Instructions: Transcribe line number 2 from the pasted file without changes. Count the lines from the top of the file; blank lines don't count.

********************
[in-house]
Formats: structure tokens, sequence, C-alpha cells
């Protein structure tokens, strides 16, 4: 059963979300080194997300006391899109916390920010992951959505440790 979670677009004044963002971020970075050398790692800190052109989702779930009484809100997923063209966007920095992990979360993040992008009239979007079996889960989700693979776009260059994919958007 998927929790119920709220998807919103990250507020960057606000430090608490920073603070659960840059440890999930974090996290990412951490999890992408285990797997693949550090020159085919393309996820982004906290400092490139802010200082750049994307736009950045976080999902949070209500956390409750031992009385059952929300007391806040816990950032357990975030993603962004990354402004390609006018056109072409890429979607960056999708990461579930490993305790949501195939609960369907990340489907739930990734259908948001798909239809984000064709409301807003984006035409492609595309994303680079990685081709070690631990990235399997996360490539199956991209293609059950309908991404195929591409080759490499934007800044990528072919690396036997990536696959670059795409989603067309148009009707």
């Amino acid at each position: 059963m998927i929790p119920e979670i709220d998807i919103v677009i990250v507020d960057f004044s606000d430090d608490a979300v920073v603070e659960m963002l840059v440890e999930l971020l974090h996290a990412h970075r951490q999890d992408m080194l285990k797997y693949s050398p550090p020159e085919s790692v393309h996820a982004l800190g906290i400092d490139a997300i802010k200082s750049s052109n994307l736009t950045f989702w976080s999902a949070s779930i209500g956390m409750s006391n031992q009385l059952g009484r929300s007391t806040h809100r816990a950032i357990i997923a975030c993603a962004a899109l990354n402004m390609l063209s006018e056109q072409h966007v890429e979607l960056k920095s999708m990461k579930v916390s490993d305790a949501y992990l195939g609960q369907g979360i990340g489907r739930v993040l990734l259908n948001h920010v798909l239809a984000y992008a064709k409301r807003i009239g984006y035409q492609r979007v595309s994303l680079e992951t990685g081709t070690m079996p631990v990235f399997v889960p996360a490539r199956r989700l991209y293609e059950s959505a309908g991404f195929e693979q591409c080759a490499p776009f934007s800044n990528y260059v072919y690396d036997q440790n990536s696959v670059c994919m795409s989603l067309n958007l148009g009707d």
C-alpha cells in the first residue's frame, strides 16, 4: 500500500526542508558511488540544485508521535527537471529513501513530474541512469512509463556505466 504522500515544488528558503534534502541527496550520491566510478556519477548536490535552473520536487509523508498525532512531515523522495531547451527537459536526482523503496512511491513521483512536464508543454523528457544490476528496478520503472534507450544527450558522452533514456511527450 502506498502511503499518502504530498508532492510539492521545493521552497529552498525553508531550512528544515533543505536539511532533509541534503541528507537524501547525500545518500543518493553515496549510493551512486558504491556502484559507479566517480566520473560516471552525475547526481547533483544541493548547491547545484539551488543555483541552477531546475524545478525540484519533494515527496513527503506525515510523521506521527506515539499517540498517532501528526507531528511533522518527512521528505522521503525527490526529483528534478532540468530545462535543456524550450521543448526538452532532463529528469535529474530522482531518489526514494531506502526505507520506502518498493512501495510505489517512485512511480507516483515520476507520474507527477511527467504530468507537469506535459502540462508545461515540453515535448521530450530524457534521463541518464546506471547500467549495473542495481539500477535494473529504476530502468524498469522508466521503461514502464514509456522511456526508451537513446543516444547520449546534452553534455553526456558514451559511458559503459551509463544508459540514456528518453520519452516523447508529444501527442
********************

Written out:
Formats: structure tokens, sequence, C-alpha cells